Energy giant British Petroleum is preparing to bid for the rights to build wind farms off the coast of Scotland, after a successful bid for the seabed leases in England and Wales. BP’s expansion into wind energy is part of the British giant’s commitment to cut emissions to net zero by 2050. However, BP faces competition from Danish multinational Orsted and SSE, both of which will likely submit bids before the 16 July close. (£)

Columns of note

As restrictions begin easing in the United States, the Covid pandemic continues to ravage India, leaving Indian Americans stuck dealing with the emotional weight the stark difference carries, writes Prachi Gupta in The Atlantic. India is currently facing one of the world’s worst coronavirus surges: its hospitals are running out of beds and oxygen and its crematoria overcrowded with the dead. At the same time, the United States has started easing restrictions thanks to its rapid vaccination rollout, allowing people to return to a semblance of normality. For Indian Americans, “the widely divergent realities unfolding in India versus the U.S. are disorienting and even guilt-inducing,” she writes.

“The east is rising; the west is declining” was a buzz phrase used as propaganda by Beijing officials during Donald Trump’s last days in the White House, but its meaning has seemingly intensified since President Biden took office, writes Richard McGregor in The Guardian. Biden’s speech to a joint session of Congress last week revealed that both China and the United States share a similar goal: dominance. The only question is who gets there first.

Cartoon source: The New Yorker


The week ahead

The UK has a host of elections on Thursday, with votes at the Scottish and Welsh Parliaments, more than 140 English councils, a by-election in Hartlepool and  more than a dozen metropolitan mayoral elections, including London. At the same time on Thursday, analysts are expecting the Bank of England to announce a significant change in its bond-buying programme, and its Monetary Policy Committee is in preparation to scale back its support.

On the other side of the Atlantic, the US Department of Labour will release its non-farm payroll data for April on Friday. The report will contain the number of new jobs created during the month of April as well as the unemployment rate in the United States.

Across both markets, analysts and investors continue to eye ongoing quarterly earnings reports.

What happened yesterday? 

While markets in London paused for the early May bank holiday, robust growth in factory sectors, coupled with a strong growth in corporate earnings, sent positive shockwaves across American and eurozone markets.

The S&P 500 index closed up 0.3%, while the Dow Jones Industrial rose 0.7% at closing, hauled upwards by gains in the energy, materials and industrials sectors. In the eurozone, both the German Dax and the French CAC 40 indices closed in positive territory, up 0.7% and 0.6% respectively, thanks to booming eurozone manufacturing and a PMI index record set at 62.9 for the month.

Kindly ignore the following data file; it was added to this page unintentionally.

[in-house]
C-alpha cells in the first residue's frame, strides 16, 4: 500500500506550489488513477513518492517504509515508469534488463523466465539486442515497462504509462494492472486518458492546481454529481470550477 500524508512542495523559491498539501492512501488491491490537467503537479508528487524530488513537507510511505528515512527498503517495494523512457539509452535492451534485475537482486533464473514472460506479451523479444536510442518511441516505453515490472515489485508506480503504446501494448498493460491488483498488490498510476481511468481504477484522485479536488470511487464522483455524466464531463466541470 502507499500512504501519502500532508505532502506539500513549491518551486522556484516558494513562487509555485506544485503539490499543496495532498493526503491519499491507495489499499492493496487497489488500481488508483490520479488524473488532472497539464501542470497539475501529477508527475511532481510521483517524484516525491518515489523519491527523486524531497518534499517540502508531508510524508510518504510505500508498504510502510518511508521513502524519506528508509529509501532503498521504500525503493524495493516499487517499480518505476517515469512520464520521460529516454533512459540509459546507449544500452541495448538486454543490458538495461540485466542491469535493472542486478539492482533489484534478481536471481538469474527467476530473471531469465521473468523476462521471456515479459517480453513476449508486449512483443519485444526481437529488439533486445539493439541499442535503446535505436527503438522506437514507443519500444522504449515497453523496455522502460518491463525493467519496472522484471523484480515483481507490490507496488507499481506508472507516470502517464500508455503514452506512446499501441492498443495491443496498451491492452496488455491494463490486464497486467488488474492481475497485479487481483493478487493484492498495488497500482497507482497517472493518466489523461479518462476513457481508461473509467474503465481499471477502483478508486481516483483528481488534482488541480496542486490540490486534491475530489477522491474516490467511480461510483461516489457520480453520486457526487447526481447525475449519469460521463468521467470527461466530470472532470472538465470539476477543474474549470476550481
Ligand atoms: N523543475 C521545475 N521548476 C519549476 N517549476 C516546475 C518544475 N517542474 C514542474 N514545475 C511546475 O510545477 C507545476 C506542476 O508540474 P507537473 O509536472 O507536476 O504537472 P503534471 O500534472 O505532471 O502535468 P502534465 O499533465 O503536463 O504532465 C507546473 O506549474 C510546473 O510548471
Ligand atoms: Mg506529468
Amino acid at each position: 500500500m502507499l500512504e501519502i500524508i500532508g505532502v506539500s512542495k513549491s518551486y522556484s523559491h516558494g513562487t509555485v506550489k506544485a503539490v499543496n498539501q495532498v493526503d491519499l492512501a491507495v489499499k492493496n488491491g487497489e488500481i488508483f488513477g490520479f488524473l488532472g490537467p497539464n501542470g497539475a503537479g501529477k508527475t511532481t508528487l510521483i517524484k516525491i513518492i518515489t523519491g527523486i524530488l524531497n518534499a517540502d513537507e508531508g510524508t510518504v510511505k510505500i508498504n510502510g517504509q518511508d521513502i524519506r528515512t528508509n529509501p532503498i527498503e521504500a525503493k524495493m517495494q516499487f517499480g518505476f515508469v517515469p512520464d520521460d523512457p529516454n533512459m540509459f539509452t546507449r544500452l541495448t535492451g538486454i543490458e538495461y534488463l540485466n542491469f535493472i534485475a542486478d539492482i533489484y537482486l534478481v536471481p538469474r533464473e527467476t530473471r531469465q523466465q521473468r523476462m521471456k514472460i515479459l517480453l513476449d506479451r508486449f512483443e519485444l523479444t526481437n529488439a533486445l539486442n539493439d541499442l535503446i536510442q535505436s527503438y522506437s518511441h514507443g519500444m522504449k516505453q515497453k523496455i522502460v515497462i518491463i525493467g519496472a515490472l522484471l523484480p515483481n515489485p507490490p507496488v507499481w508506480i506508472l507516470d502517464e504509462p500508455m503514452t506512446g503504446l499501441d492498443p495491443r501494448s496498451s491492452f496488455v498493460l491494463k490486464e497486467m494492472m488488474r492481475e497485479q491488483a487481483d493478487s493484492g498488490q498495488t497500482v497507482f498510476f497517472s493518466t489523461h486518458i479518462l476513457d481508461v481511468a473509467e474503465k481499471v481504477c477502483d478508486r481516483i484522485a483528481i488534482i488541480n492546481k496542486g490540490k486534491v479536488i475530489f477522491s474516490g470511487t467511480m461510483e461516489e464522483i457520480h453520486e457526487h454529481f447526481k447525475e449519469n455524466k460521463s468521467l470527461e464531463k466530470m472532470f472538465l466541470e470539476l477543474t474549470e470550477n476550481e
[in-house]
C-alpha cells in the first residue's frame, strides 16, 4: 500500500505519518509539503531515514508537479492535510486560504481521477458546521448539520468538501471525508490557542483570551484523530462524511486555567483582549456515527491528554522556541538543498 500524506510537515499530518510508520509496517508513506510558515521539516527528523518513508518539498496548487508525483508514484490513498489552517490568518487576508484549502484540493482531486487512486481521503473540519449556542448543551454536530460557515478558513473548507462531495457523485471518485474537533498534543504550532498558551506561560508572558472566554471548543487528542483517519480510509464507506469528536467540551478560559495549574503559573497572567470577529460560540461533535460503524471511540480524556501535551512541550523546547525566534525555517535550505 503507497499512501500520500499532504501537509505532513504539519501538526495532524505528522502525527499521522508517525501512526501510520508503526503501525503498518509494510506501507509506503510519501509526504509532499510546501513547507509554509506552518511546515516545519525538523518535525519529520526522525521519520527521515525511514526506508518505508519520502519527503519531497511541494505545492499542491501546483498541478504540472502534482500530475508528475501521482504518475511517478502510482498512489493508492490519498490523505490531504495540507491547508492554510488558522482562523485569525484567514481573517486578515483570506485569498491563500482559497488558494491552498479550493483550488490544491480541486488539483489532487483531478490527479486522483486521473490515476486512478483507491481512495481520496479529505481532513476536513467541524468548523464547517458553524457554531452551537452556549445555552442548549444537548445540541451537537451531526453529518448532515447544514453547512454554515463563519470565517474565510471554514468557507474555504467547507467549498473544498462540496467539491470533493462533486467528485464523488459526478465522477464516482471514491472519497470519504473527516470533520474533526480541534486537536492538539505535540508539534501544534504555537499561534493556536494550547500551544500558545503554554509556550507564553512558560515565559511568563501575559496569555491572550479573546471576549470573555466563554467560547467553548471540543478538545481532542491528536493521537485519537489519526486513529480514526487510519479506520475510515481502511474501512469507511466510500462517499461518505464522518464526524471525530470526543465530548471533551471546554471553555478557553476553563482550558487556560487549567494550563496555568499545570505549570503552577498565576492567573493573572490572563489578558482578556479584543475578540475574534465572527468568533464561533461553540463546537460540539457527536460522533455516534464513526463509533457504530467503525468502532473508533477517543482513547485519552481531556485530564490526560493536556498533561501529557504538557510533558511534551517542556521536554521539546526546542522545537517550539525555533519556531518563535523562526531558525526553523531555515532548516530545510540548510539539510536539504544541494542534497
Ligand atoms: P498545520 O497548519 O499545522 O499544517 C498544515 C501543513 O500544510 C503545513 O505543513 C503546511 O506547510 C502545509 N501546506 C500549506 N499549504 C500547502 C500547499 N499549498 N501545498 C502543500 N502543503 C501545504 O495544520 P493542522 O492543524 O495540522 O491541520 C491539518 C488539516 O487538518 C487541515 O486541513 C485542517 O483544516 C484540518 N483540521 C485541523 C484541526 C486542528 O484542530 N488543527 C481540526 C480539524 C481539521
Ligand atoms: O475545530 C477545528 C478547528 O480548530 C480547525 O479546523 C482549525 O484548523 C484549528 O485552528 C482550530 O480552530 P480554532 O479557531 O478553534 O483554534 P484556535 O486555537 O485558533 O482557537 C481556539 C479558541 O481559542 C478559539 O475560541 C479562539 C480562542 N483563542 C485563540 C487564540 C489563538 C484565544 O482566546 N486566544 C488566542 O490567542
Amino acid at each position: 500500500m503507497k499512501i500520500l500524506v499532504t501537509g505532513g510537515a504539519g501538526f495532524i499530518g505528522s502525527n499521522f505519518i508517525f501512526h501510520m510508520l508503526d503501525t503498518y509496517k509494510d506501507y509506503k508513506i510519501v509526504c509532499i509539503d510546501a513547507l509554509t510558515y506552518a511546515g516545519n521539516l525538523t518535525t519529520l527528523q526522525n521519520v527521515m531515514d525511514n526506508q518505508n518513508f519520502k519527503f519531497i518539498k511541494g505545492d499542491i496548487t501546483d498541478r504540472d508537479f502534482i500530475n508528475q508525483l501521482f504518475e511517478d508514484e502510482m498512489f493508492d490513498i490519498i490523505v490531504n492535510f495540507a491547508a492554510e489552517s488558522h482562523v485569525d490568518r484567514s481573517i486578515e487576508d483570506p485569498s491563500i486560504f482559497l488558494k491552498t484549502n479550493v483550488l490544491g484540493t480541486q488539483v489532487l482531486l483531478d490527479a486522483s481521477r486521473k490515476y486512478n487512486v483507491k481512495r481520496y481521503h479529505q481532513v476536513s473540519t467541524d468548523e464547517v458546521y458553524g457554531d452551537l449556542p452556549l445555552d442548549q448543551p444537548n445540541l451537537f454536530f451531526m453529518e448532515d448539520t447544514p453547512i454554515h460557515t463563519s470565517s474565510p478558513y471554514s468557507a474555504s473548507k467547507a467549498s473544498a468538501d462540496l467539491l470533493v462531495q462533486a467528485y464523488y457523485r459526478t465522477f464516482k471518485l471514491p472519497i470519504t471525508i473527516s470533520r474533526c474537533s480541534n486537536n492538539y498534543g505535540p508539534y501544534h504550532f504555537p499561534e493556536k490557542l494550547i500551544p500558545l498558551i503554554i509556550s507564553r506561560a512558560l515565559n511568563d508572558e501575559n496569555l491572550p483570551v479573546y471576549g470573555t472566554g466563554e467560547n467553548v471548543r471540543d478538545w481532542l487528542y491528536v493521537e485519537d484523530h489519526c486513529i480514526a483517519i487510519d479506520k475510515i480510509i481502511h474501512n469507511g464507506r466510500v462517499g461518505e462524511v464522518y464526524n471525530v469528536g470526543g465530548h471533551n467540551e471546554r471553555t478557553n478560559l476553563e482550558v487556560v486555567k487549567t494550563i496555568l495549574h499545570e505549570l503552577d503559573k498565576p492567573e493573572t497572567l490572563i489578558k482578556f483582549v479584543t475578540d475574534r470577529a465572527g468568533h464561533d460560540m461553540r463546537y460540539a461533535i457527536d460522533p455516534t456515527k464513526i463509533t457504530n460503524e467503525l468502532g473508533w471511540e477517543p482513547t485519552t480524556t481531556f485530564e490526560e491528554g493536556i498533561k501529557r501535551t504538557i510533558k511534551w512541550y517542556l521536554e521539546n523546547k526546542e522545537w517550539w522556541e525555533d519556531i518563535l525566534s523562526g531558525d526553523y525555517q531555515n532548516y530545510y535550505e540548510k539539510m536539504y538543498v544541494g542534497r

Simultaneously, the tech-heavy Nasdaq Composite lost 0.5% at closing bell.

In company news

Companies listed on the S&P 500 that have disclosed quarterly figures so far have on average gained a year-on-year growth of 53%, with the majority exceeding expectations. A similar situation unfolded in the eurozone yesterday when companies listed on the Stoxx 600 reported a growth of almost 75% year-on-year. Analysts at Goldman Sachs commented on this growth as exceeding their expectations by 15%, the strongest sign of economic recovery in the eurozone since the financial crisis a decade ago.

Listed companies continue to report their quarterly earnings this week, and investors are looking with particular attention to US drug maker Pfizer and biotech Moderna. Pfizer has forecasted an expected $15 billion in revenue from Covid-19 vaccine development. Moderna’s forecast in February was higher, at $18.4 billion.

Other highly-anticipated quarterly earnings for this week are Estée Lauder, Warner Music Group, Axa, General Motors, Volkswagen, UniCredit, Enel, and more.

What’s happening today?




Frenkel Topping



Apax Glb




Jarvis Securities

Annual report


Final dividend payment rate

Banco Santander



Natwest Grp


Interim dividend payment rate


Smith (DS)

VinaCapital Vietnam Opportunity Fund

Volution Group PLS

Quarterly payment date

Yew Grove Reit

UK economic announcements

(09:30) Mortgage Approvals

(09:30) PMI Manufacturing

(09:30) M4 Money Supply

(09:30) Consumer Credit

International economic announcements

(15:00) Factory Orders (US)

Source: Financial Times

did you know

Pakistan’s name is an altered form of the name ‘PAKSTAN’, which was coined in 1933 as a combination of the names of the five regions it was thought to include: Punjab, Afghan province, Kashmir, Sindh, and Balochistan. [Source: QI Twitter]

Parliamentary highlights

House of Commons

The House of Commons is not sitting. The House will next sit on 11 May 2021.

House of Lords 

The House of Lords is not sitting. The House will sit next on 11 May 2021.

Scottish Parliament 

The Scottish parliament is in recess ahead of the election on 6 May.